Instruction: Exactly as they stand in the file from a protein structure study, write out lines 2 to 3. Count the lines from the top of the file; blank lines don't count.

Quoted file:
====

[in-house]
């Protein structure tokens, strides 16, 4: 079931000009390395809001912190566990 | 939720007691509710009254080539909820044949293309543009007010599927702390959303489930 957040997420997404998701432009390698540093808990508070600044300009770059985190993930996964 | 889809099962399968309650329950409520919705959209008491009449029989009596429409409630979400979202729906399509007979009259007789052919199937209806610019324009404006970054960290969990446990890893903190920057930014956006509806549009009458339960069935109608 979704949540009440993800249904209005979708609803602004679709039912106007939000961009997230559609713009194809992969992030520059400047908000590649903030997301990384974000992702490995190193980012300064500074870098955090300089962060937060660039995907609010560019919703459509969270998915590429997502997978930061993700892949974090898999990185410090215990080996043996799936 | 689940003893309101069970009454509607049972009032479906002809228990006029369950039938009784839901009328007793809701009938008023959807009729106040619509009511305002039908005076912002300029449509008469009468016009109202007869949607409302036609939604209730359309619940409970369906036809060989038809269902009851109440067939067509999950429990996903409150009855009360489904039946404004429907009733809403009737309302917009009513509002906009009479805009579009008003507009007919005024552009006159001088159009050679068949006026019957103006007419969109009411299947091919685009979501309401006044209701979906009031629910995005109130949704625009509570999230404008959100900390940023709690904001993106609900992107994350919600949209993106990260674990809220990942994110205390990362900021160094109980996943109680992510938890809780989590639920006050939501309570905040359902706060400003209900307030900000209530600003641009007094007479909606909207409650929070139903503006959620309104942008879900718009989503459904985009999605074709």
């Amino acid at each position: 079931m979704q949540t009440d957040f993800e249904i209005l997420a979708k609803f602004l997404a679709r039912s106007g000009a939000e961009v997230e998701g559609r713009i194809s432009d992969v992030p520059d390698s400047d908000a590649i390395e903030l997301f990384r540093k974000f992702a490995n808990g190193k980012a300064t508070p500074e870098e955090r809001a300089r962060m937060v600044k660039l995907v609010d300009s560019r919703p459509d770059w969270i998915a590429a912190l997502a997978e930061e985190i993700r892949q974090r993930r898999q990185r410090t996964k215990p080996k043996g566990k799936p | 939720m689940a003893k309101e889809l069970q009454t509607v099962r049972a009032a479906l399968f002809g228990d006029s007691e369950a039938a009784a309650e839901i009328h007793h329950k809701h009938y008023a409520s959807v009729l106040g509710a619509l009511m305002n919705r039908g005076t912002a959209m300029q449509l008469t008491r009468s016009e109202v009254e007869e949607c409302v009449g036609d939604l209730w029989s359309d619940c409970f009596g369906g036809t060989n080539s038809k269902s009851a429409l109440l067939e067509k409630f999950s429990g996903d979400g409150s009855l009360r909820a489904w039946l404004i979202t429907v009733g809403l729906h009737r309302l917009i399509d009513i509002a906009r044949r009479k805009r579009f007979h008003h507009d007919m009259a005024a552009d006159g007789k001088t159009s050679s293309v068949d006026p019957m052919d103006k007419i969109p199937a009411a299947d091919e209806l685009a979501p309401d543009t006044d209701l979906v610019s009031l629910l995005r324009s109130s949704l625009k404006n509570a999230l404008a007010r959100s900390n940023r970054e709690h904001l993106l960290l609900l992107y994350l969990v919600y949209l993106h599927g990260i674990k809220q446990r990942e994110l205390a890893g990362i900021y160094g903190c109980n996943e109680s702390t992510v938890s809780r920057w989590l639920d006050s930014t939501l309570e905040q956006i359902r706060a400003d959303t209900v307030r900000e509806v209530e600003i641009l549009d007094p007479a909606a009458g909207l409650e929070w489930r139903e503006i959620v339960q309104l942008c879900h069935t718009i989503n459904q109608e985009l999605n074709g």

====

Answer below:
């Protein structure tokens, strides 16, 4: 079931000009390395809001912190566990 | 939720007691509710009254080539909820044949293309543009007010599927702390959303489930 957040997420997404998701432009390698540093808990508070600044300009770059985190993930996964 | 889809099962399968309650329950409520919705959209008491009449029989009596429409409630979400979202729906399509007979009259007789052919199937209806610019324009404006970054960290969990446990890893903190920057930014956006509806549009009458339960069935109608 979704949540009440993800249904209005979708609803602004679709039912106007939000961009997230559609713009194809992969992030520059400047908000590649903030997301990384974000992702490995190193980012300064500074870098955090300089962060937060660039995907609010560019919703459509969270998915590429997502997978930061993700892949974090898999990185410090215990080996043996799936 | 689940003893309101069970009454509607049972009032479906002809228990006029369950039938009784839901009328007793809701009938008023959807009729106040619509009511305002039908005076912002300029449509008469009468016009109202007869949607409302036609939604209730359309619940409970369906036809060989038809269902009851109440067939067509999950429990996903409150009855009360489904039946404004429907009733809403009737309302917009009513509002906009009479805009579009008003507009007919005024552009006159001088159009050679068949006026019957103006007419969109009411299947091919685009979501309401006044209701979906009031629910995005109130949704625009509570999230404008959100900390940023709690904001993106609900992107994350919600949209993106990260674990809220990942994110205390990362900021160094109980996943109680992510938890809780989590639920006050939501309570905040359902706060400003209900307030900000209530600003641009007094007479909606909207409650929070139903503006959620309104942008879900718009989503459904985009999605074709």
């Amino acid at each position: 079931m979704q949540t009440d957040f993800e249904i209005l997420a979708k609803f602004l997404a679709r039912s106007g000009a939000e961009v997230e998701g559609r713009i194809s432009d992969v992030p520059d390698s400047d908000a590649i390395e903030l997301f990384r540093k974000f992702a490995n808990g190193k980012a300064t508070p500074e870098e955090r809001a300089r962060m937060v600044k660039l995907v609010d300009s560019r919703p459509d770059w969270i998915a590429a912190l997502a997978e930061e985190i993700r892949q974090r993930r898999q990185r410090t996964k215990p080996k043996g566990k799936p | 939720m689940a003893k309101e889809l069970q009454t509607v099962r049972a009032a479906l399968f002809g228990d006029s007691e369950a039938a009784a309650e839901i009328h007793h329950k809701h009938y008023a409520s959807v009729l106040g509710a619509l009511m305002n919705r039908g005076t912002a959209m300029q449509l008469t008491r009468s016009e109202v009254e007869e949607c409302v009449g036609d939604l209730w029989s359309d619940c409970f009596g369906g036809t060989n080539s038809k269902s009851a429409l109440l067939e067509k409630f999950s429990g996903d979400g409150s009855l009360r909820a489904w039946l404004i979202t429907v009733g809403l729906h009737r309302l917009i399509d009513i509002a906009r044949r009479k805009r579009f007979h008003h507009d007919m009259a005024a552009d006159g007789k001088t159009s050679s293309v068949d006026p019957m052919d103006k007419i969109p199937a009411a299947d091919e209806l685009a979501p309401d543009t006044d209701l979906v610019s009031l629910l995005r324009s109130s949704l625009k404006n509570a999230l404008a007010r959100s900390n940023r970054e709690h904001l993106l960290l609900l992107y994350l969990v919600y949209l993106h599927g990260i674990k809220q446990r990942e994110l205390a890893g990362i900021y160094g903190c109980n996943e109680s702390t992510v938890s809780r920057w989590l639920d006050s930014t939501l309570e905040q956006i359902r706060a400003d959303t209900v307030r900000e509806v209530e600003i641009l549009d007094p007479a909606a009458g909207l409650e929070w489930r139903e503006i959620v339960q309104l942008c879900h069935t718009i989503n459904q109608e985009l999605n074709g």